Ontario ranks 7th in Canada on well-being

Ontario ranks 7th in Canada on well-being

In Working Paper 27, Looking beyond GDP: Measuring prosperity in Ontario, the Institute used the Organisation for Economic Co-operation and Development's (OECD) Regional Well-Being (RWB) Database to examine how Ontario fares against 10 other peer jurisdictions. Not surprisingly, Ontario has strong performance on Access to Services, Health, and Safety, but needs to improve on Community, Income, and Jobs. But how does Ontario compare to the rest of the Canadian provinces and territories on well-being? 

When conducting such an analysis, comparators are important because they inform the results. The peer jurisdictions (Canadian provinces, US States and International countries) used by the Institute to compare Ontario to are those with which the province shares economic and demographic characteristics.

When compared to Canada, Ontario ranks in the middle of the pack, in 7th place. This is despite the vast differences between the Institute's traditional peer group (B.C, Québec, Wisconsin, Michigan, Tennessee, Indiana, Ohio, Sweden, the Netherlands and Australia) and the Canadian provinces and territories. The province’s performance varies when looking at each index. 

Note: The graphs above are all populated using the OECD’s Regional Well-Being Database.

Similar to the rankings presented in Working Paper 27, Ontario performs better than the rest of the country on Access to Services and Health and performs average on Civic Engagement and Housing, but that is where the similarities end. Compared to the rest of the provinces, Ontario has a more educated labour force (as measured by secondary school educational attainment). The province also performs average on Safety, which is perhaps not surprising when US states like Michigan are no longer a comparator. This also affects Ontario’s ranking on Community as we found that residents of US states that faced economic downturns were more likely to have a stronger sense of community. 

On Environment, the province comes in last place. Aside from being in close proximity to more industrial US states, Ontario is highly urbanized and the traffic and congestion particularly in the Greater Toronto Area, are major contributors to air pollution. Less densely populated provinces and territories are likely to perform better on this index.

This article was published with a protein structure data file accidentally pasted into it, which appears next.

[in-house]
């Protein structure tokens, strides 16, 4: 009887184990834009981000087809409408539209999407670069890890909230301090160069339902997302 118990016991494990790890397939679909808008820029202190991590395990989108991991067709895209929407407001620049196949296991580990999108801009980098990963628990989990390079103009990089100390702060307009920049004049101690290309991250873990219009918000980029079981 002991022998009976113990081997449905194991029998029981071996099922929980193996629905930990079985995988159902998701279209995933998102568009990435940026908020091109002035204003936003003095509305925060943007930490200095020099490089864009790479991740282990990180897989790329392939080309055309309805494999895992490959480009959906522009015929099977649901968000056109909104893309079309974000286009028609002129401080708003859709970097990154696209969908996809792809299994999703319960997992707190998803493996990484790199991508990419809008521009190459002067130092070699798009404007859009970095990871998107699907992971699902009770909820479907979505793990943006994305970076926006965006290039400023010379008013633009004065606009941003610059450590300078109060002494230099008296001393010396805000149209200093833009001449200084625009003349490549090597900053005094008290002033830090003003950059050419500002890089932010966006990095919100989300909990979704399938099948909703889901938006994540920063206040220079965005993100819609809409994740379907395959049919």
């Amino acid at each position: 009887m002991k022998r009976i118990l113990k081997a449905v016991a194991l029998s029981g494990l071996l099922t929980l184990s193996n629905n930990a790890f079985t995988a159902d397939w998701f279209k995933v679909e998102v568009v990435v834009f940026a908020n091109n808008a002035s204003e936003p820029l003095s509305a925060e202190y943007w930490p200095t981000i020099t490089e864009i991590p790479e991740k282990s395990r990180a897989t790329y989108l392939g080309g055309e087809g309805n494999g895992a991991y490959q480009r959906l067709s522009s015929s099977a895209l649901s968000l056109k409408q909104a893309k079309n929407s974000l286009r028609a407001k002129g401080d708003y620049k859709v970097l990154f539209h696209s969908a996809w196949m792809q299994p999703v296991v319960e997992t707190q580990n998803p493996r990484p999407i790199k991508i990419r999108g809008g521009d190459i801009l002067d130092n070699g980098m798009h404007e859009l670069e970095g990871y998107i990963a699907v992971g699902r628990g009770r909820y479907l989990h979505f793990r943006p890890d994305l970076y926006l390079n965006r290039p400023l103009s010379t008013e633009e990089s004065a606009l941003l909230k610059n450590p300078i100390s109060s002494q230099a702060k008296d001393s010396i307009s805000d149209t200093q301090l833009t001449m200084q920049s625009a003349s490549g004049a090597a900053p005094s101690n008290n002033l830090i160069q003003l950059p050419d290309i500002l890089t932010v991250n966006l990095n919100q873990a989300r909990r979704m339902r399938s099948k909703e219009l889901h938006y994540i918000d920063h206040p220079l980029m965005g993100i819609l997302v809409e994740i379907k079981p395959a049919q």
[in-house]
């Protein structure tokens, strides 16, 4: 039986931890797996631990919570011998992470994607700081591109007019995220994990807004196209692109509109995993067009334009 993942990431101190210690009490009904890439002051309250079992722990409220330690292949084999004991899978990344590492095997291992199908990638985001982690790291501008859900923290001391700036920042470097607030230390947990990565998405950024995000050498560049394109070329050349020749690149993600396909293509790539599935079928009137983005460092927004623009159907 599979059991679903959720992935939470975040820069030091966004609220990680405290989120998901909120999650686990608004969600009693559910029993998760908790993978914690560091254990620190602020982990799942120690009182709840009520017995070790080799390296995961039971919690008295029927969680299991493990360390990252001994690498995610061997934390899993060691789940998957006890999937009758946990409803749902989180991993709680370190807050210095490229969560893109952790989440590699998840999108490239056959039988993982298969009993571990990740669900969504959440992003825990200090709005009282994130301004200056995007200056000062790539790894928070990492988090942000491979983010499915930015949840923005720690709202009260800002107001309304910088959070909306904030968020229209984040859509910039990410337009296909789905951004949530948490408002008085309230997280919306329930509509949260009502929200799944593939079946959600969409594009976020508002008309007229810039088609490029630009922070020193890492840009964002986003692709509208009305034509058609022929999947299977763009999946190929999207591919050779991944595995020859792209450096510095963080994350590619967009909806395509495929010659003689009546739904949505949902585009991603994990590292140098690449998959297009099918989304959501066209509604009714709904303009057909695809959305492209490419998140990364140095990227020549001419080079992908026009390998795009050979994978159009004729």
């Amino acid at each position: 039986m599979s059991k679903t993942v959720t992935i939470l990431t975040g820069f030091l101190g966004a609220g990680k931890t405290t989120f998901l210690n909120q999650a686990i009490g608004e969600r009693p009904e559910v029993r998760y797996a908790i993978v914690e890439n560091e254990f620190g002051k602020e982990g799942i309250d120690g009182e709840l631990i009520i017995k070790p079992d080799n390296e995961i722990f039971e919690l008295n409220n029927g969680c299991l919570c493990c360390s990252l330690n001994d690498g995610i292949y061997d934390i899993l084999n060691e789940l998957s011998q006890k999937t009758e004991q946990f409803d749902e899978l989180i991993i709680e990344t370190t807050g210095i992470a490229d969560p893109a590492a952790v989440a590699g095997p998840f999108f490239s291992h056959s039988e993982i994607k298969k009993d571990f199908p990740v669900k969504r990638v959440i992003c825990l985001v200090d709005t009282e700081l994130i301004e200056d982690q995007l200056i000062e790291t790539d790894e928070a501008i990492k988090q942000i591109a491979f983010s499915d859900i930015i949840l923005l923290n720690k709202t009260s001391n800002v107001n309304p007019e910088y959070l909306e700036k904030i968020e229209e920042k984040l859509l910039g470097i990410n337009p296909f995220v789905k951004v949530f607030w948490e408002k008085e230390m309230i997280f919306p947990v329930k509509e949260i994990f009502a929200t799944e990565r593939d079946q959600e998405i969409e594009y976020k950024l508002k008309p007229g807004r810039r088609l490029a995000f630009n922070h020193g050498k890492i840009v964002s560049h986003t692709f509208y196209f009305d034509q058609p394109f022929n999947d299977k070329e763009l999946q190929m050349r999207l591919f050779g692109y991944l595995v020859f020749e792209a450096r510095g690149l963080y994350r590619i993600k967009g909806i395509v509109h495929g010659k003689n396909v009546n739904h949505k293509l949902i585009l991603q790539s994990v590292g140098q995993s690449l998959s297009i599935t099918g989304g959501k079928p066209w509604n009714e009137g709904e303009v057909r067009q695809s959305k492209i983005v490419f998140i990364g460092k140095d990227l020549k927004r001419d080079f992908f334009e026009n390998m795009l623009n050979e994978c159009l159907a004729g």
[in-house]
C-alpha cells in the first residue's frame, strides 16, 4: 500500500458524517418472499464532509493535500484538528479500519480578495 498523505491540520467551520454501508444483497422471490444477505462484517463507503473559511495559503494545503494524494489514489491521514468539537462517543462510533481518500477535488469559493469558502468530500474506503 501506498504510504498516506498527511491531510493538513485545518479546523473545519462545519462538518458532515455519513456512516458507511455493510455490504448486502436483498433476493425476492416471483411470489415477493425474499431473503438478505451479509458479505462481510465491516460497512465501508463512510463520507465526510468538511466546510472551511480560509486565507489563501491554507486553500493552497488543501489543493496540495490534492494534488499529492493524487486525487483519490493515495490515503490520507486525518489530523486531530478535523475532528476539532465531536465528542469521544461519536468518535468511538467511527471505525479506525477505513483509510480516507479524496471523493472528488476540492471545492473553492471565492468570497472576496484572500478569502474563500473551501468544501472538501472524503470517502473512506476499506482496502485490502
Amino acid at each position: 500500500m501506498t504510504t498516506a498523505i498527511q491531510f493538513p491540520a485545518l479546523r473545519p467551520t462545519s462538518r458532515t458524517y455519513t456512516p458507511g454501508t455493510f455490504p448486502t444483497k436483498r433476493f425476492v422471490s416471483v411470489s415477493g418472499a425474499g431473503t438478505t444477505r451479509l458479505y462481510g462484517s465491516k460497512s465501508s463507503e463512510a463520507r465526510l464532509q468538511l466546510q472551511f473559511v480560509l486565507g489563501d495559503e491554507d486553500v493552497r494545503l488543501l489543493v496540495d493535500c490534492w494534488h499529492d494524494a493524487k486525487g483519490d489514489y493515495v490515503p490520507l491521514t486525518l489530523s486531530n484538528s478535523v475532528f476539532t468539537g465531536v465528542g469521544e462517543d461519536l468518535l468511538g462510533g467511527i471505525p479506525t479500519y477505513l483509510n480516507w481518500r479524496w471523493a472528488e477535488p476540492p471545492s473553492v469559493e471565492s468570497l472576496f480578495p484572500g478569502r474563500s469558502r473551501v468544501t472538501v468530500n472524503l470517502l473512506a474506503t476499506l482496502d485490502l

Ontario is also in the middle of the pack on Life Satisfaction, or how individuals see their current lives compared to their ‘best’ life. Unfortunately, compared to the rest of the provinces, Ontarians are in second last place, feeling less satisfied with their lives. 

The results are most surprising when it comes to the Income and Jobs indices. Ontario sits squarely in the middle of the pack on both. While Ontario is at the median, does this mean we can be complacent? Given the significant amount of resources expended on improving our economy, perhaps the median amongst Canadian provinces and territories is too low a bar for comparison - perhaps we must strive for more. 

Interestingly, the Northwest Territories and Nunavut face low performance on most of the indices, while Yukon’s results reveal the opposite story. Aside from the Education, Community, and Life Satisfaction, which do not have available data, the Northwest Territories and Nunavut only perform well on Income and the Environment. This means that these two territories have less air pollution than the provinces and more disposable income. Yet the disposable income per household in Northwest Territories, which scored the highest on this index, is only $9,500 more than the average Ontario household. The territories come in near-last place on Jobs, Health, and Housing.

Yukon, on the other hand, ranked second place or higher on half of the indicators, and only on Health did the territory find itself near the bottom of the ranking. Part of the rationale for this is the territory’s population, which is three times smaller than the population of Thunder Bay or Peterborough. In the case of Civic Engagement, a small population may help bolster voting turnout rates. Likewise, according to Statistics Canada’s crime rates, Yukon’s homicide rate, which is used in calculating the Safety indicator, is sporadic. Unlike Ontario’s homicide rate that hovers consistently above 1, Yukon’s rate can fluctuate from 0 to 22.24 (in 2004).

One of the lessons from expanding our notion of prosperity beyond that of an economic one is that well-being is inherently interconnected. While GDP remains one measure of economic prosperity, it does not tell the whole story. More disposable income does not mean that the quality of life or more social aspects of prosperity are improved. Governments would do well to consider the impact of their policies on a region's well-being. 

Category: Economic Progress, Income, Benefits, and Pensions, Education, Employment, Environment, Health Care, Income, Public Policy